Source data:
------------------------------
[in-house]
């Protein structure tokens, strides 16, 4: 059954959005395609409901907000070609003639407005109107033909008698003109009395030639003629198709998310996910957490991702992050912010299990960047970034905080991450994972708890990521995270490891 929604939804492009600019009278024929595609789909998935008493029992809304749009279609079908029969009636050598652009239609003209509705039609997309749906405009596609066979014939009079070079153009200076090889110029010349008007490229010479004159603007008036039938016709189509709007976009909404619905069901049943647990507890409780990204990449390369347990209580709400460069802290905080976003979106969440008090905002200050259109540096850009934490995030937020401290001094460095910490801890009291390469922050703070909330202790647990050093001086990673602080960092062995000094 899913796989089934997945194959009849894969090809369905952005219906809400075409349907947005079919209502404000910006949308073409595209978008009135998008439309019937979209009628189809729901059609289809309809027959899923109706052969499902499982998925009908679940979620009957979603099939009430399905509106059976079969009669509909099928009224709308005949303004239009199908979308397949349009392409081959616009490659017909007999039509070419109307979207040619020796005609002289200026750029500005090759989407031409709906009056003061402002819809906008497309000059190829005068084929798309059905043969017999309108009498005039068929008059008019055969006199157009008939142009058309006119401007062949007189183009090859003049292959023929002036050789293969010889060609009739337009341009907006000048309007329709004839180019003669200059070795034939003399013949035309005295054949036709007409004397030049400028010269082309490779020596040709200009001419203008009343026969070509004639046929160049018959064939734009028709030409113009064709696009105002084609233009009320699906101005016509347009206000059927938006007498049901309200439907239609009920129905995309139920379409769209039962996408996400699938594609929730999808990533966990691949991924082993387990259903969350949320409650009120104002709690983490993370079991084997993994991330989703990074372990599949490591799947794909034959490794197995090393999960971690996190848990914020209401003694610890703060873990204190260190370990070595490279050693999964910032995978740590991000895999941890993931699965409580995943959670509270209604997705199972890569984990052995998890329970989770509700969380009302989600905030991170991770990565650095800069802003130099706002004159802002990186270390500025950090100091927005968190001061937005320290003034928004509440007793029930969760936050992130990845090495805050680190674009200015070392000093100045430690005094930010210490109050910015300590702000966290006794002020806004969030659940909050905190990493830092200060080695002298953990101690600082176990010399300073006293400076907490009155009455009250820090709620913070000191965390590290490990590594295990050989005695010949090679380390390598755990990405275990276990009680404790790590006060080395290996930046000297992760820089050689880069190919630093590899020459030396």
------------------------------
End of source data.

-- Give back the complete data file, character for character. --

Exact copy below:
[in-house]
């Protein structure tokens, strides 16, 4: 059954959005395609409901907000070609003639407005109107033909008698003109009395030639003629198709998310996910957490991702992050912010299990960047970034905080991450994972708890990521995270490891 929604939804492009600019009278024929595609789909998935008493029992809304749009279609079908029969009636050598652009239609003209509705039609997309749906405009596609066979014939009079070079153009200076090889110029010349008007490229010479004159603007008036039938016709189509709007976009909404619905069901049943647990507890409780990204990449390369347990209580709400460069802290905080976003979106969440008090905002200050259109540096850009934490995030937020401290001094460095910490801890009291390469922050703070909330202790647990050093001086990673602080960092062995000094 899913796989089934997945194959009849894969090809369905952005219906809400075409349907947005079919209502404000910006949308073409595209978008009135998008439309019937979209009628189809729901059609289809309809027959899923109706052969499902499982998925009908679940979620009957979603099939009430399905509106059976079969009669509909099928009224709308005949303004239009199908979308397949349009392409081959616009490659017909007999039509070419109307979207040619020796005609002289200026750029500005090759989407031409709906009056003061402002819809906008497309000059190829005068084929798309059905043969017999309108009498005039068929008059008019055969006199157009008939142009058309006119401007062949007189183009090859003049292959023929002036050789293969010889060609009739337009341009907006000048309007329709004839180019003669200059070795034939003399013949035309005295054949036709007409004397030049400028010269082309490779020596040709200009001419203008009343026969070509004639046929160049018959064939734009028709030409113009064709696009105002084609233009009320699906101005016509347009206000059927938006007498049901309200439907239609009920129905995309139920379409769209039962996408996400699938594609929730999808990533966990691949991924082993387990259903969350949320409650009120104002709690983490993370079991084997993994991330989703990074372990599949490591799947794909034959490794197995090393999960971690996190848990914020209401003694610890703060873990204190260190370990070595490279050693999964910032995978740590991000895999941890993931699965409580995943959670509270209604997705199972890569984990052995998890329970989770509700969380009302989600905030991170991770990565650095800069802003130099706002004159802002990186270390500025950090100091927005968190001061937005320290003034928004509440007793029930969760936050992130990845090495805050680190674009200015070392000093100045430690005094930010210490109050910015300590702000966290006794002020806004969030659940909050905190990493830092200060080695002298953990101690600082176990010399300073006293400076907490009155009455009250820090709620913070000191965390590290490990590594295990050989005695010949090679380390390598755990990405275990276990009680404790790590006060080395290996930046000297992760820089050689880069190919630093590899020459030396």